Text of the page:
Chief scientific adviser Professor Ian Young also said the spread of Omicron was surpassing testing capacity.
A “substantial number” of children are likely to contract Covid-19 as pupils return to school in Northern Ireland the chief scientific adviser has said.
Professor Ian Young also told MLAs that current daily Covid figures are no longer a reliable indicator of the rapid spread of Omicron as the prevalence of the virus is now surpassing testing capacity.
Prof Young was giving evidence to the Stormont Health Committee alongside chief medical officer Sir Michael McBride and Health Minister Robin Swann.
SDLP committee member Colin McGrath asked about the likely impact on infection numbers caused by the return of pupils to schools following the Christmas break.
Prof Young said: “Prior to Christmas, the largest number of cases were in under-18s.
“Once schools broke we have seen substantial increases, particularly in 18-30s, but also all other ages with the exception of under-18s, where case numbers, with schools off, remained relatively stable.
“So, it would be a major surprise if following the return of schools we don’t see substantial numbers of cases in schoolchildren.
“Generally, it will be a relatively mild illness, with a small number of exceptions, but the rate of household transmission is very high with Omicron.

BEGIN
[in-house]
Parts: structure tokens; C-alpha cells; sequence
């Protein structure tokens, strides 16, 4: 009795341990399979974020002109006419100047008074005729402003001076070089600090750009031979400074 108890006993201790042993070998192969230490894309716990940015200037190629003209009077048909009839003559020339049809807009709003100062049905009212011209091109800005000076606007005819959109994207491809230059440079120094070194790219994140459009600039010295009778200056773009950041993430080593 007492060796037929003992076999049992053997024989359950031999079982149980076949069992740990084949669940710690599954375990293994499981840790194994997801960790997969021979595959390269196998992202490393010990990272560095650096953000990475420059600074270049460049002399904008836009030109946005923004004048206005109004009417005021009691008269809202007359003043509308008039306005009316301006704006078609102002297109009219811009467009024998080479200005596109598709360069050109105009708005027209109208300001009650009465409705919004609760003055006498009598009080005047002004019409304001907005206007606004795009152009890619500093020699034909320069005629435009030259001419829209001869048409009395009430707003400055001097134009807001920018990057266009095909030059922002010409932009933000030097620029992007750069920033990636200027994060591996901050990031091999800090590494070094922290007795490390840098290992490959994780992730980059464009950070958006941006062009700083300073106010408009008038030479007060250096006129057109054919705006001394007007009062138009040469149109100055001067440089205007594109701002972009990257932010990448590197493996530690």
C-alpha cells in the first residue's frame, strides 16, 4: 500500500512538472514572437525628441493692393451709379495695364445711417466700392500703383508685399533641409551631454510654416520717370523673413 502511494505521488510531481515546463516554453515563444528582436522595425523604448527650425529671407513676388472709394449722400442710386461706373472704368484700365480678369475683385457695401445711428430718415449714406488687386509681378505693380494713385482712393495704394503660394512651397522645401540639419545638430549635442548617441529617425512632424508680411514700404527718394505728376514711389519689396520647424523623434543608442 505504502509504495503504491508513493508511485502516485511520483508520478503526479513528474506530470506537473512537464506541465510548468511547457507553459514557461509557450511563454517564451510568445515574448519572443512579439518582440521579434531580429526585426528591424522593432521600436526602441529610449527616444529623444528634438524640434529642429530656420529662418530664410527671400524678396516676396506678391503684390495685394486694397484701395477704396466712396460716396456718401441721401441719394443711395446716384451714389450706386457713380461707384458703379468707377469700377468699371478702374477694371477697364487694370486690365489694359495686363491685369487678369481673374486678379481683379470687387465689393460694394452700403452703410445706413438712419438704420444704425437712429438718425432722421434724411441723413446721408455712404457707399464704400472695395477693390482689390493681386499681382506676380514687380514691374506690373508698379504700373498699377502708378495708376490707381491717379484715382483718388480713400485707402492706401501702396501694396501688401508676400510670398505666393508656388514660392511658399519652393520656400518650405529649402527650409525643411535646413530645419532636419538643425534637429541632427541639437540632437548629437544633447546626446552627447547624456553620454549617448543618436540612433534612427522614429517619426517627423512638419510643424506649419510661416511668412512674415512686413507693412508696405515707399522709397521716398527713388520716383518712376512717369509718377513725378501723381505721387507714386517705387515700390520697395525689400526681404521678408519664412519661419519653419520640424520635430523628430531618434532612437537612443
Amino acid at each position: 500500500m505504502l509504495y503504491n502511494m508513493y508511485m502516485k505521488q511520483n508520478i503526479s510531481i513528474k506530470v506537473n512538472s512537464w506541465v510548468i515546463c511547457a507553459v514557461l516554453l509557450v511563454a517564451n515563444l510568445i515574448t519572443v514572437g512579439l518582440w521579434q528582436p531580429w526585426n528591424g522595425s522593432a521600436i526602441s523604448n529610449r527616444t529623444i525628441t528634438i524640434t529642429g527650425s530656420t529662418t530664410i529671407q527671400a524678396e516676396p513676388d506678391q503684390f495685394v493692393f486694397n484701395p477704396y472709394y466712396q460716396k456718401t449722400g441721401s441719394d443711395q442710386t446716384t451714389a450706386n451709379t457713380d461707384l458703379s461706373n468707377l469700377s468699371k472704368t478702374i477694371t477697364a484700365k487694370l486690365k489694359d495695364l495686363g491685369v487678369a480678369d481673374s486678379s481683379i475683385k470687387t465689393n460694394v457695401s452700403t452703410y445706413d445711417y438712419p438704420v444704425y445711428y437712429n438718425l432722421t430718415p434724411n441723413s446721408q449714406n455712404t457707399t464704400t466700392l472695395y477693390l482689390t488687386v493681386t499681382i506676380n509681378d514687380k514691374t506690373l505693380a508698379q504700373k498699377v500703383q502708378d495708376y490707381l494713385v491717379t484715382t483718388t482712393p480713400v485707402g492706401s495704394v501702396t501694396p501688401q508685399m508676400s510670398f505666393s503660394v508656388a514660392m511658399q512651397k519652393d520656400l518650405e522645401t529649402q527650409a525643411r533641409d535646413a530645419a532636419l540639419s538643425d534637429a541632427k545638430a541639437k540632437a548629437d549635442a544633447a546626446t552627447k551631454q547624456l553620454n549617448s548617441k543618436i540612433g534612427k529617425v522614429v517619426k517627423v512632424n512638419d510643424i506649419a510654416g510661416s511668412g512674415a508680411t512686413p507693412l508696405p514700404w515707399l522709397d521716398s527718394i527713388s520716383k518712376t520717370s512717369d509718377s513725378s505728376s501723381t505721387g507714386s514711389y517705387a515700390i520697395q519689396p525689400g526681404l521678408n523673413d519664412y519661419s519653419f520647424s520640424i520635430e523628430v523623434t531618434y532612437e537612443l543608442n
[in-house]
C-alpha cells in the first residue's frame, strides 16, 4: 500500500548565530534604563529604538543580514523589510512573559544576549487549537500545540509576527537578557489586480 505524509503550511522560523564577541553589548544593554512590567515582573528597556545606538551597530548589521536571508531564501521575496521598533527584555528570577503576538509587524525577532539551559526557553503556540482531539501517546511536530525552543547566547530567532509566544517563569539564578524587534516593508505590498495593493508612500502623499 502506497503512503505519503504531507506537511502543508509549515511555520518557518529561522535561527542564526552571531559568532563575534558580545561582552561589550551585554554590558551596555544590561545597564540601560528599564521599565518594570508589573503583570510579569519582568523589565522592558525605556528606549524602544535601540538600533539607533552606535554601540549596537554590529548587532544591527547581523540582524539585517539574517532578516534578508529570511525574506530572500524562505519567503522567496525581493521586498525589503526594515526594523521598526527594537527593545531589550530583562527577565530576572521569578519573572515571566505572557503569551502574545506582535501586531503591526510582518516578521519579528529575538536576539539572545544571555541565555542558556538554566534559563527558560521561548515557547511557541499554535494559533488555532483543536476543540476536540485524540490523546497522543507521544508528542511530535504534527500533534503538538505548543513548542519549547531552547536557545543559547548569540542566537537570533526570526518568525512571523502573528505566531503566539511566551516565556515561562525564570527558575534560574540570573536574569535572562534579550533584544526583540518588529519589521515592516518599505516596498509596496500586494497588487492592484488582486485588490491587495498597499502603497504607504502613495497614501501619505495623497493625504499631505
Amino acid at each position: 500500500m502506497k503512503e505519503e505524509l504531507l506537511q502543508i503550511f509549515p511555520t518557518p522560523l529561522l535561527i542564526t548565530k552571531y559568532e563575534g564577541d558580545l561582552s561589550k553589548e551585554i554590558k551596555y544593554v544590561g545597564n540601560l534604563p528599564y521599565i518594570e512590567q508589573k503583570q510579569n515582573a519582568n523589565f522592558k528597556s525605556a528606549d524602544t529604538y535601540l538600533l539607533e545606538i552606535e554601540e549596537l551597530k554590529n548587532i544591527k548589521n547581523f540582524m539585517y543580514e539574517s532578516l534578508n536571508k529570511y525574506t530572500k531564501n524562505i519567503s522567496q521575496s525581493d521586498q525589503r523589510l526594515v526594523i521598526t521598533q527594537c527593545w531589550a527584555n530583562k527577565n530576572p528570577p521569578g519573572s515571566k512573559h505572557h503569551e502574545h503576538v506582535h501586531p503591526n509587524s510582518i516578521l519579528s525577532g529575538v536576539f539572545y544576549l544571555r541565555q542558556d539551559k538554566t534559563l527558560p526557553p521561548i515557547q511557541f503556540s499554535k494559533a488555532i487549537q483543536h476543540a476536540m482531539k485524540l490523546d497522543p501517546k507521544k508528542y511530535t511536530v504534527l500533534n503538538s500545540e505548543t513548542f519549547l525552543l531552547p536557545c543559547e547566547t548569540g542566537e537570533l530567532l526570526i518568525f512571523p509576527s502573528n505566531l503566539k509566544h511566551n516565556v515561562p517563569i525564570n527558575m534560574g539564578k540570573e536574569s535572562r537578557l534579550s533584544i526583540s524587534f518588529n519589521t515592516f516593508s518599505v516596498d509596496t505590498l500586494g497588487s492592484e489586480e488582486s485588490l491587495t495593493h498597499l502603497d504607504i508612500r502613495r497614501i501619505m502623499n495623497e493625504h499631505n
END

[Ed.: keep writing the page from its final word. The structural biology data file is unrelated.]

“Once a child becomes infected and is at home, there is a high risk of transmission to parents.
“I have no doubt that the return of schools will produce an upward pressure in terms of cases.”
Professor Young also gave an update to the committee on the rapid spread of the Omicron variant.
He said: “Case numbers are no longer a reliable indicator of progression of the epidemic in the community because we have reached a ceiling in terms of our capacity to detect cases, as has the rest of the UK and Ireland.
“The modelling suggested we would probably end up with in the order of 25,000 cases or so per day of the virus at peak. That is more than the tests which are available to us in terms of PCR.
“What happens to case numbers in the next week or two needs to be interpreted in that way.
“I expect that the number of cases of this virus will peak in the next couple of weeks and then should begin to decline after that.
“Hospital pressures will not peak until some time later.”
Dr McBride was asked to predict how society would deal with Covid in the future.
He told MLAs: “There will always be new variants of the Sars-Cov-2 virus. This is a virus which is here to stay.
“What we will increasingly see is a transition from the pandemic stage, which we are living through now, to a stage where this virus is endemic and circulating.
“But the virus is here to stay and is going nowhere.”